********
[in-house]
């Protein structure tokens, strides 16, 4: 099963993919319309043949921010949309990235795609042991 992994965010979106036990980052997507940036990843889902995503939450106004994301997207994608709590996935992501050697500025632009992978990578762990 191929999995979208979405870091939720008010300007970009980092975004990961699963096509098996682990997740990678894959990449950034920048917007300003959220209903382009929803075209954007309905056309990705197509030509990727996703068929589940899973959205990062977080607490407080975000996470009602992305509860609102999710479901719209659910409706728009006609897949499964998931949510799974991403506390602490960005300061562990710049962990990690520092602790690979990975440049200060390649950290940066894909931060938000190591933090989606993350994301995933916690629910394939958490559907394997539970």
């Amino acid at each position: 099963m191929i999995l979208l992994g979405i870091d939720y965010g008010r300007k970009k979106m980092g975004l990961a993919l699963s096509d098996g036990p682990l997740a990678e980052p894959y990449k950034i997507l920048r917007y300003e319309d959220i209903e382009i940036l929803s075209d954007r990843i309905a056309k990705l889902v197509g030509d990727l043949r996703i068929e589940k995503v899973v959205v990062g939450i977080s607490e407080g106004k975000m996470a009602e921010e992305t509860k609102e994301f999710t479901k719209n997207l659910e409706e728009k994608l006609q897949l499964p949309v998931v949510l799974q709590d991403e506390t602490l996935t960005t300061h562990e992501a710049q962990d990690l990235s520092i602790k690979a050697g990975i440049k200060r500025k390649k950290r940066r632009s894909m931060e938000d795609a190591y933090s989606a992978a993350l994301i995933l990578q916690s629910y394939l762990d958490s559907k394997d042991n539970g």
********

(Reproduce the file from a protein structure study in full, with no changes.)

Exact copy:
[in-house]
């Protein structure tokens, strides 16, 4: 099963993919319309043949921010949309990235795609042991 992994965010979106036990980052997507940036990843889902995503939450106004994301997207994608709590996935992501050697500025632009992978990578762990 191929999995979208979405870091939720008010300007970009980092975004990961699963096509098996682990997740990678894959990449950034920048917007300003959220209903382009929803075209954007309905056309990705197509030509990727996703068929589940899973959205990062977080607490407080975000996470009602992305509860609102999710479901719209659910409706728009006609897949499964998931949510799974991403506390602490960005300061562990710049962990990690520092602790690979990975440049200060390649950290940066894909931060938000190591933090989606993350994301995933916690629910394939958490559907394997539970």
């Amino acid at each position: 099963m191929i999995l979208l992994g979405i870091d939720y965010g008010r300007k970009k979106m980092g975004l990961a993919l699963s096509d098996g036990p682990l997740a990678e980052p894959y990449k950034i997507l920048r917007y300003e319309d959220i209903e382009i940036l929803s075209d954007r990843i309905a056309k990705l889902v197509g030509d990727l043949r996703i068929e589940k995503v899973v959205v990062g939450i977080s607490e407080g106004k975000m996470a009602e921010e992305t509860k609102e994301f999710t479901k719209n997207l659910e409706e728009k994608l006609q897949l499964p949309v998931v949510l799974q709590d991403e506390t602490l996935t960005t300061h562990e992501a710049q962990d990690l990235s520092i602790k690979a050697g990975i440049k200060r500025k390649k950290r940066r632009s894909m931060e938000d795609a190591y933090s989606a992978a993350l994301i995933l990578q916690s629910y394939l762990d958490s559907k394997d042991n539970g």